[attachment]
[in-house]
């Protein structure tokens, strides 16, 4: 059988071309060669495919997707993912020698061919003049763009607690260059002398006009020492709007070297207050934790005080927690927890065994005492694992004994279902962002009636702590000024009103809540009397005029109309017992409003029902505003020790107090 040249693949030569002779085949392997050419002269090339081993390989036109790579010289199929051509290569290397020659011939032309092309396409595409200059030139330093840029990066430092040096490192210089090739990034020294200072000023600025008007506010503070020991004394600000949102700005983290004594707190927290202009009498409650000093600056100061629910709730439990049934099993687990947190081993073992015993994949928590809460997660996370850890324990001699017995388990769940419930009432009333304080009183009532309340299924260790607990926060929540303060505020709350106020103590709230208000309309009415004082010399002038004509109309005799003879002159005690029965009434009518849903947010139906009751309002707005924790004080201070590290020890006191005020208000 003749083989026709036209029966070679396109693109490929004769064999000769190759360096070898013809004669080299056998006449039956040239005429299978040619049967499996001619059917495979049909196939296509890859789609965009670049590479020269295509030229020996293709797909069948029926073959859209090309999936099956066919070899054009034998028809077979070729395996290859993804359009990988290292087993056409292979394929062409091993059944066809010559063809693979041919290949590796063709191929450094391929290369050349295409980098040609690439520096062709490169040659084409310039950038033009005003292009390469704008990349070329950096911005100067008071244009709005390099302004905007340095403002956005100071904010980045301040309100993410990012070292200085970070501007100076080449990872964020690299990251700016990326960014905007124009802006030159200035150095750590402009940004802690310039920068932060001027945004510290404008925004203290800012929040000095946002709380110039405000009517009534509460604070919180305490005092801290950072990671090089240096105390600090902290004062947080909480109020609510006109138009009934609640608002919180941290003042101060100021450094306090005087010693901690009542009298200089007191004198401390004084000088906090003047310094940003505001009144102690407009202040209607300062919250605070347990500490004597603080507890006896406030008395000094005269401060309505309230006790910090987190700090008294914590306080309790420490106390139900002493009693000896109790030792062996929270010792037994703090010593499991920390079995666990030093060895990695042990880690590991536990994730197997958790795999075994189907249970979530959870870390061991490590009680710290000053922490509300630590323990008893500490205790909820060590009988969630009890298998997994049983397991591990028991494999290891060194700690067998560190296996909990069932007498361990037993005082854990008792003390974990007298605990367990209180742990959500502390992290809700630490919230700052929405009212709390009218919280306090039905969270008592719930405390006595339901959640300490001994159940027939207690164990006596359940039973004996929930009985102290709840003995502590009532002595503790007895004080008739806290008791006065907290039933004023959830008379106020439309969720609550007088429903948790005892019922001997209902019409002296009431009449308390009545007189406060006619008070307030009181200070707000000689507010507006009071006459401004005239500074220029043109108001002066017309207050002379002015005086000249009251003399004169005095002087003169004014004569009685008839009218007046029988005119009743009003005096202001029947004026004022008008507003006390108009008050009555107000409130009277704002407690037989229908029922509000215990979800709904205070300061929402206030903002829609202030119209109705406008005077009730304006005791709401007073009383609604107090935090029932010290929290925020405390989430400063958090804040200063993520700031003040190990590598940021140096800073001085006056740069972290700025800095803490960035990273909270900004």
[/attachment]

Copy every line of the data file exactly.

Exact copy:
[in-house]
């Protein structure tokens, strides 16, 4: 059988071309060669495919997707993912020698061919003049763009607690260059002398006009020492709007070297207050934790005080927690927890065994005492694992004994279902962002009636702590000024009103809540009397005029109309017992409003029902505003020790107090 040249693949030569002779085949392997050419002269090339081993390989036109790579010289199929051509290569290397020659011939032309092309396409595409200059030139330093840029990066430092040096490192210089090739990034020294200072000023600025008007506010503070020991004394600000949102700005983290004594707190927290202009009498409650000093600056100061629910709730439990049934099993687990947190081993073992015993994949928590809460997660996370850890324990001699017995388990769940419930009432009333304080009183009532309340299924260790607990926060929540303060505020709350106020103590709230208000309309009415004082010399002038004509109309005799003879002159005690029965009434009518849903947010139906009751309002707005924790004080201070590290020890006191005020208000 003749083989026709036209029966070679396109693109490929004769064999000769190759360096070898013809004669080299056998006449039956040239005429299978040619049967499996001619059917495979049909196939296509890859789609965009670049590479020269295509030229020996293709797909069948029926073959859209090309999936099956066919070899054009034998028809077979070729395996290859993804359009990988290292087993056409292979394929062409091993059944066809010559063809693979041919290949590796063709191929450094391929290369050349295409980098040609690439520096062709490169040659084409310039950038033009005003292009390469704008990349070329950096911005100067008071244009709005390099302004905007340095403002956005100071904010980045301040309100993410990012070292200085970070501007100076080449990872964020690299990251700016990326960014905007124009802006030159200035150095750590402009940004802690310039920068932060001027945004510290404008925004203290800012929040000095946002709380110039405000009517009534509460604070919180305490005092801290950072990671090089240096105390600090902290004062947080909480109020609510006109138009009934609640608002919180941290003042101060100021450094306090005087010693901690009542009298200089007191004198401390004084000088906090003047310094940003505001009144102690407009202040209607300062919250605070347990500490004597603080507890006896406030008395000094005269401060309505309230006790910090987190700090008294914590306080309790420490106390139900002493009693000896109790030792062996929270010792037994703090010593499991920390079995666990030093060895990695042990880690590991536990994730197997958790795999075994189907249970979530959870870390061991490590009680710290000053922490509300630590323990008893500490205790909820060590009988969630009890298998997994049983397991591990028991494999290891060194700690067998560190296996909990069932007498361990037993005082854990008792003390974990007298605990367990209180742990959500502390992290809700630490919230700052929405009212709390009218919280306090039905969270008592719930405390006595339901959640300490001994159940027939207690164990006596359940039973004996929930009985102290709840003995502590009532002595503790007895004080008739806290008791006065907290039933004023959830008379106020439309969720609550007088429903948790005892019922001997209902019409002296009431009449308390009545007189406060006619008070307030009181200070707000000689507010507006009071006459401004005239500074220029043109108001002066017309207050002379002015005086000249009251003399004169005095002087003169004014004569009685008839009218007046029988005119009743009003005096202001029947004026004022008008507003006390108009008050009555107000409130009277704002407690037989229908029922509000215990979800709904205070300061929402206030903002829609202030119209109705406008005077009730304006005791709401007073009383609604107090935090029932010290929290925020405390989430400063958090804040200063993520700031003040190990590598940021140096800073001085006056740069972290700025800095803490960035990273909270900004």